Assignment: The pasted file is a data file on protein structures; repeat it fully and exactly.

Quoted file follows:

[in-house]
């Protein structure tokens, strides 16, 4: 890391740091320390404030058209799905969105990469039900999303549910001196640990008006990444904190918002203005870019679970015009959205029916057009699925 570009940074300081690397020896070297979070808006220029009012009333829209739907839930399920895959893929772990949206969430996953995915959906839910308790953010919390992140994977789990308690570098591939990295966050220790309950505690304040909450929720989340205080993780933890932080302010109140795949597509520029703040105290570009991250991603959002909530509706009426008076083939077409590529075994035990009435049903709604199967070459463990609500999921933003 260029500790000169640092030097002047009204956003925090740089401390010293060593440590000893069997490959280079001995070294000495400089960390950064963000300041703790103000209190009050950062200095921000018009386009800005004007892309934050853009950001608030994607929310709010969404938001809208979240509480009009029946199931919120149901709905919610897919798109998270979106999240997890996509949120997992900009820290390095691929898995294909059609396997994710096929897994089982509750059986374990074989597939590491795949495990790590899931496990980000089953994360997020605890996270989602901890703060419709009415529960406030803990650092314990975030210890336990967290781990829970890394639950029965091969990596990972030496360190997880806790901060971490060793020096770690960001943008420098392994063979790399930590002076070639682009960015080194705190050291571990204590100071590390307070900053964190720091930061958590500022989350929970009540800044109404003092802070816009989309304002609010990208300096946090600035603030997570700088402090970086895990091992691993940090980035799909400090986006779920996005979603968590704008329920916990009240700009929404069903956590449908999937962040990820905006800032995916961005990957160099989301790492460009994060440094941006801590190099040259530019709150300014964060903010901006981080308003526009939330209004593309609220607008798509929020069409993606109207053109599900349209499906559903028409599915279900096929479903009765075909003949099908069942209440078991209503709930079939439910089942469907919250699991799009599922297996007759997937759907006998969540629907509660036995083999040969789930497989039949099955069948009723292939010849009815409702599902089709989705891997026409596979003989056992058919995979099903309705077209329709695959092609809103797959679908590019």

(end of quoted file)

[in-house]
């Protein structure tokens, strides 16, 4: 890391740091320390404030058209799905969105990469039900999303549910001196640990008006990444904190918002203005870019679970015009959205029916057009699925 570009940074300081690397020896070297979070808006220029009012009333829209739907839930399920895959893929772990949206969430996953995915959906839910308790953010919390992140994977789990308690570098591939990295966050220790309950505690304040909450929720989340205080993780933890932080302010109140795949597509520029703040105290570009991250991603959002909530509706009426008076083939077409590529075994035990009435049903709604199967070459463990609500999921933003 260029500790000169640092030097002047009204956003925090740089401390010293060593440590000893069997490959280079001995070294000495400089960390950064963000300041703790103000209190009050950062200095921000018009386009800005004007892309934050853009950001608030994607929310709010969404938001809208979240509480009009029946199931919120149901709905919610897919798109998270979106999240997890996509949120997992900009820290390095691929898995294909059609396997994710096929897994089982509750059986374990074989597939590491795949495990790590899931496990980000089953994360997020605890996270989602901890703060419709009415529960406030803990650092314990975030210890336990967290781990829970890394639950029965091969990596990972030496360190997880806790901060971490060793020096770690960001943008420098392994063979790399930590002076070639682009960015080194705190050291571990204590100071590390307070900053964190720091930061958590500022989350929970009540800044109404003092802070816009989309304002609010990208300096946090600035603030997570700088402090970086895990091992691993940090980035799909400090986006779920996005979603968590704008329920916990009240700009929404069903956590449908999937962040990820905006800032995916961005990957160099989301790492460009994060440094941006801590190099040259530019709150300014964060903010901006981080308003526009939330209004593309609220607008798509929020069409993606109207053109599900349209499906559903028409599915279900096929479903009765075909003949099908069942209440078991209503709930079939439910089942469907919250699991799009599922297996007759997937759907006998969540629907509660036995083999040969789930497989039949099955069948009723292939010849009815409702599902089709989705891997026409596979003989056992058919995979099903309705077209329709695959092609809103797959679908590019």